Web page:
To properly interpret these results, it is important to understand that at OHSU virtually all patients return to the head and neck unit the night of surgery, regardless of whether they underwent MR or tracheotomy. Only complex medical issues mandate ICU admission, as is the case in other major head and neck units.3 The existence of an experienced head and neck unit explains the low overall ICU charges that were observed in our analysis. If either MR or tracheotomy mandates ICU admission at a given institution, then the results of the analysis might be different. Similarily, feeding tube removal rarely serves as a primary end point for hospital stay at OHSU. Planned hospital discharge with a feeding tube in place is routine after major head and neck surgery at our institution, with swallowing rehabilitation occurring in the outpatient setting at follow-up. Our experience with this approach would suggest that it results in both a more stable nutritional intake and better swallowing rehabilitation, as it allows patients to participate in swallowing rehabilitation after the immediate postoperative issues have been settled and at a point where they can better focus on it.
The issues that surround LOS and tracheotomy are more complex, in our experience. Patients generally fall into 1 of 3 categories. In a patient in whom it is anticipated that the tracheotomy will be in place for longer than 5 to 7 days, a decision is made preoperatively as to whether the patient is a candidate for home tracheotomy management. If so, instruction and equipment discharge planning are begun on postoperative day 1, so discharge is usually possible by day 5 or 6. If not, skilled nursing facility placement is planned for approximately the same time. The situation is less predictable, however, if rapid decannulation is anticipated, as this event often becomes the end point for hospitalization. In our experience, 1 or 2 days more than expected are often required, and hospitalization must be extended to allow for this.
The fact that RT charges were not significantly different between the groups is more difficult to explain. In cases in which there was a significant concern about airway edema, an earlier analysis at our institution of the relative cost of short-term tracheotomy vs intubation overnight in the ICU the night after surgery had shown us that the overall RT charges were equivalent. Some of the similarities in charges would be explained by this, but certainly not all. Also, at our institution, RT is responsible for the setup of airway humidifiers and supplemental oxygen, regardless of whether it is administered by face mask, nasal cannula, or tracheotomy collar. Since most patients use 1 of these forms postoperatively, charges are likely to be similar.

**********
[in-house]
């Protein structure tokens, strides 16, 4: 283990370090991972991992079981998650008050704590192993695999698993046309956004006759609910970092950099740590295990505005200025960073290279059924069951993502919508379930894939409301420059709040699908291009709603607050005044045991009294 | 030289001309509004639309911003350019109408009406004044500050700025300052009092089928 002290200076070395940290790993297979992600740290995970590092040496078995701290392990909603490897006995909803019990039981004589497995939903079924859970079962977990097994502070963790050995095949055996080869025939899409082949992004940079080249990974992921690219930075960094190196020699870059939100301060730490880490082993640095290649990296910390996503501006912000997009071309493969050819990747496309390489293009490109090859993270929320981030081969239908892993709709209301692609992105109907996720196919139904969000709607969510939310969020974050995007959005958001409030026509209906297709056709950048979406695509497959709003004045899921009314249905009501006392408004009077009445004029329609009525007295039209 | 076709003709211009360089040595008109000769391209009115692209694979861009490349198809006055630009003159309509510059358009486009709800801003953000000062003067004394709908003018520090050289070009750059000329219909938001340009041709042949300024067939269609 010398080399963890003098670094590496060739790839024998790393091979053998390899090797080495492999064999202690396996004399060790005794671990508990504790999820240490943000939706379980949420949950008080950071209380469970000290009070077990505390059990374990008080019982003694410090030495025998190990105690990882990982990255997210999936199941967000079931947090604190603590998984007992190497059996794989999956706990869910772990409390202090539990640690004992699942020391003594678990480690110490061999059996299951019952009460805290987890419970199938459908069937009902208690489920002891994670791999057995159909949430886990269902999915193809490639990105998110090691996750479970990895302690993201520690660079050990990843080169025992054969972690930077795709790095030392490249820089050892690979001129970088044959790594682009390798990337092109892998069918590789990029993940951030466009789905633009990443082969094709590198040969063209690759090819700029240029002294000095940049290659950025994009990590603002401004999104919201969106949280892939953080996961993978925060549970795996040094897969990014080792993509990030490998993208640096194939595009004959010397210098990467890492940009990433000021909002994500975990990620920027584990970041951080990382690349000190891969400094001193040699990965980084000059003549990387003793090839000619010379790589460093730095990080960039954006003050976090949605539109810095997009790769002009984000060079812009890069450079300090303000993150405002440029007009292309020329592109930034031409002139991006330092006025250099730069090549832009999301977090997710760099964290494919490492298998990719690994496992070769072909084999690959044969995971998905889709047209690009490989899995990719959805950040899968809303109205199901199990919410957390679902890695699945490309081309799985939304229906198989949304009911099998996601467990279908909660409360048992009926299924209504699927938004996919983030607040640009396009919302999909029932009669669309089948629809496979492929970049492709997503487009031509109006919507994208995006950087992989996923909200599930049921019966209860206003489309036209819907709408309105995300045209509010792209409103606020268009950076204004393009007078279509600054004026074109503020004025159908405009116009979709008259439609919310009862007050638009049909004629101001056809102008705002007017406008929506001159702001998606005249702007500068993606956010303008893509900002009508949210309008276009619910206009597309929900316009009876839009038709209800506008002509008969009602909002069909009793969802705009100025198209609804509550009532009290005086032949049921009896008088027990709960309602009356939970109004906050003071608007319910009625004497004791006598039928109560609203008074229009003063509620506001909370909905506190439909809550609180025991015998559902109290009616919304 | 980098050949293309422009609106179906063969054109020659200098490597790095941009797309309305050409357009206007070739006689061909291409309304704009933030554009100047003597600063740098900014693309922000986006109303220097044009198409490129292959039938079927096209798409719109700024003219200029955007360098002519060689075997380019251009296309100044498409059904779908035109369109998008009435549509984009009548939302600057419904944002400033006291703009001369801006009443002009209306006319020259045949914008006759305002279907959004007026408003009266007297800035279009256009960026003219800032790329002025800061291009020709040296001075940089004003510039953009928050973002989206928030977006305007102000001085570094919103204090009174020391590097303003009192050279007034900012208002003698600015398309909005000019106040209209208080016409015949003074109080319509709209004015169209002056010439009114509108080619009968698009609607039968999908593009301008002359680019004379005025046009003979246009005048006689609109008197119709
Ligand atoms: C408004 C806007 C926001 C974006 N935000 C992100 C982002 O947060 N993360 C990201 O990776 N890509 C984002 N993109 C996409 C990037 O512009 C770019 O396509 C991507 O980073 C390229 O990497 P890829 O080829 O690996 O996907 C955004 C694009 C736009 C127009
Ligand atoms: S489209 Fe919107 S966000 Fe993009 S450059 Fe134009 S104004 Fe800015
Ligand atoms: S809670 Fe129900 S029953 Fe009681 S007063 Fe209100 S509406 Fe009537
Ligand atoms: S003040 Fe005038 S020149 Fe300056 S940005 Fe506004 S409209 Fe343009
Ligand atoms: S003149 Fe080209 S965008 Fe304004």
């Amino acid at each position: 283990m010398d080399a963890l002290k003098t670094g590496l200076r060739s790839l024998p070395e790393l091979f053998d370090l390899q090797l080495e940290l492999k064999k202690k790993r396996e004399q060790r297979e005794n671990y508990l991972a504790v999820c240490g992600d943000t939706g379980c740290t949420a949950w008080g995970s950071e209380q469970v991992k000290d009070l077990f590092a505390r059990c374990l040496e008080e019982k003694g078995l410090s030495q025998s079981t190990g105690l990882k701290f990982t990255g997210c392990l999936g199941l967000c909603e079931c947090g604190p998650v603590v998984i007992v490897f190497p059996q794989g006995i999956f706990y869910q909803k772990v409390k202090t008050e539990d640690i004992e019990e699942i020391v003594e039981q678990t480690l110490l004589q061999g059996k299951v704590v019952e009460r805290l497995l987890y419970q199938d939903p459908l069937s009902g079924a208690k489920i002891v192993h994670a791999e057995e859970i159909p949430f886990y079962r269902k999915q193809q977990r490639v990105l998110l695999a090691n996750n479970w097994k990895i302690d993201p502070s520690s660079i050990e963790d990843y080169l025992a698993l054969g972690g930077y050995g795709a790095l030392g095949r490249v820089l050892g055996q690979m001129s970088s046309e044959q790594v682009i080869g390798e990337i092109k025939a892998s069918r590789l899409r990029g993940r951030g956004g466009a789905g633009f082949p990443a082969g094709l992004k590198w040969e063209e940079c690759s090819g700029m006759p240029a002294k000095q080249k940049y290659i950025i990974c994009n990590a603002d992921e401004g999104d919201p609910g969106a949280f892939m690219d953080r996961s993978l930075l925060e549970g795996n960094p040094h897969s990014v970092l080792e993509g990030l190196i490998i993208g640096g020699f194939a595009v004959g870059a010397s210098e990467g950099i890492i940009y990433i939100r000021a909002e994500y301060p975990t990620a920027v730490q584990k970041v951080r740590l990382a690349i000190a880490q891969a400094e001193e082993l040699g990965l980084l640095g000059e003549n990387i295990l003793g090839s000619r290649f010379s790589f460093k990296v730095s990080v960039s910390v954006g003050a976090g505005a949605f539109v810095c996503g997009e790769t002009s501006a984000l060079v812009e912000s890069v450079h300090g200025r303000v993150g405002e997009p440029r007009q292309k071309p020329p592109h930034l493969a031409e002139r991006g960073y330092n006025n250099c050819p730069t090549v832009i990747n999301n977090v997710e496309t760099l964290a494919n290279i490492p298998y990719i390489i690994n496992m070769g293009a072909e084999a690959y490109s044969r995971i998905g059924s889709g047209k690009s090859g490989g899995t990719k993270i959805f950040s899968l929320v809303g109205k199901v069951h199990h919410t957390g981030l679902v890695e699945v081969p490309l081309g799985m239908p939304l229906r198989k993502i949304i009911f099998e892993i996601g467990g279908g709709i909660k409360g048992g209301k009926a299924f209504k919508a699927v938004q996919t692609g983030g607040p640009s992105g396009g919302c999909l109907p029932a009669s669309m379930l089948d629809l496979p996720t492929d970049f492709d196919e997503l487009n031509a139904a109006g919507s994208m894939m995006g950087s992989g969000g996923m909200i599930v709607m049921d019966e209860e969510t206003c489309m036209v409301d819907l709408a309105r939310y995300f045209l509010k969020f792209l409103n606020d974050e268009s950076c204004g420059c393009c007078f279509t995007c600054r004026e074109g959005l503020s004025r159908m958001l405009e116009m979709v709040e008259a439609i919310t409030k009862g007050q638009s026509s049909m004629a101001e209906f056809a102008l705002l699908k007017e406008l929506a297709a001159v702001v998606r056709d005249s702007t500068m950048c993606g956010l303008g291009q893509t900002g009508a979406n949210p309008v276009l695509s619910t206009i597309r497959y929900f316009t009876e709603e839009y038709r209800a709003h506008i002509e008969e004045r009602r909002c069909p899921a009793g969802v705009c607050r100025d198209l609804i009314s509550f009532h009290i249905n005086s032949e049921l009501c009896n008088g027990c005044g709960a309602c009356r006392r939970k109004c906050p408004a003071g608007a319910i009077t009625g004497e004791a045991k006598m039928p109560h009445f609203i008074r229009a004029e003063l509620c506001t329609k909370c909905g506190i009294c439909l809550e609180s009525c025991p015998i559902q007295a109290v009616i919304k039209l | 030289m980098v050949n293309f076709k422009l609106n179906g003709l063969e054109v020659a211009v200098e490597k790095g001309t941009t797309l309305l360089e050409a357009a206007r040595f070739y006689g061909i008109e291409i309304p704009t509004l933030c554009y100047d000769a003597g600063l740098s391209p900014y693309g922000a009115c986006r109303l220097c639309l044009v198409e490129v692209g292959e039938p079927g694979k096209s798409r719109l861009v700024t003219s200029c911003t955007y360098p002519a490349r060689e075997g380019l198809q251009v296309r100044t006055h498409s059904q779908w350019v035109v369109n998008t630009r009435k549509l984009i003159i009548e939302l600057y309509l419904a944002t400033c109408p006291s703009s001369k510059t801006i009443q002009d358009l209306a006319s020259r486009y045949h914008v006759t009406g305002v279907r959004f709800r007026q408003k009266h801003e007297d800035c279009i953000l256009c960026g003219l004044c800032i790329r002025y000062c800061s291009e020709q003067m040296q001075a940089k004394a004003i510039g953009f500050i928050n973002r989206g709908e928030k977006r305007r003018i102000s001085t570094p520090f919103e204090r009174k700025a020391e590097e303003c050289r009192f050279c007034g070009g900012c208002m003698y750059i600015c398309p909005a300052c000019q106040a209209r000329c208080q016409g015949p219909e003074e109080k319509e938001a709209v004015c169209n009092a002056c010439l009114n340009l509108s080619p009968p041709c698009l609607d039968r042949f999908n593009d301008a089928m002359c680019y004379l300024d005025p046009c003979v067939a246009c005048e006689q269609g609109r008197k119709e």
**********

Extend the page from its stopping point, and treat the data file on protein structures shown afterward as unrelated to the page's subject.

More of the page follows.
Of the 2 procedure categories, MR appears to play a more dominant role than tracheotomy, but both have significant independent and synergistic effects. The stratification reflected in Table 3 reflects a decreasing case complexity from the standpoint of these 2 factors, and LOS and cost data stratify out along the same lines. While the increased OR charges that are attributable to the additional time involved are clearly a major source of the increased cost associated with MR, the effect of both tracheotomy and MR was seen in nearly all areas studied. The reason for this effect may lie in the fact that the need for either tracheotomy or MR reflects a situation in which there is more advanced disease and/or perhaps increased medical comorbidities. This issue was not addressed in our study, but could be the subject of future analyses, as significant literature already exists regarding medical comorbidities and their association with perioperative complications and prolonged hospital stay. However, whether the tracheotomy and/or the MR reflects cause or effect, both procedures appear to represent valid objective preoperative criteria of complexity that can be used to predict overall resource utilization in cases of head and neck surgery.
Tracheotomy and MR are both significant determinants of charges and LOS in cases of head and neck surgery and should be considered as such in the design of strategies such as critical pathways that seek to promote efficient resource utilization.
Accepted for publication March 13, 2000.
Presented at the annual meeting of the American Head and Neck Society, Palm Desert, Calif, April 24, 1999.
Corresponding author: James Cohen, MD, PhD, Department Of Otolaryngology–Head and Neck Surgery, Oregon Health Sciences University, PV-01, 181 SW Sam Jackson Park Rd, Portland, OR 97201 (e-mail:email@example.com).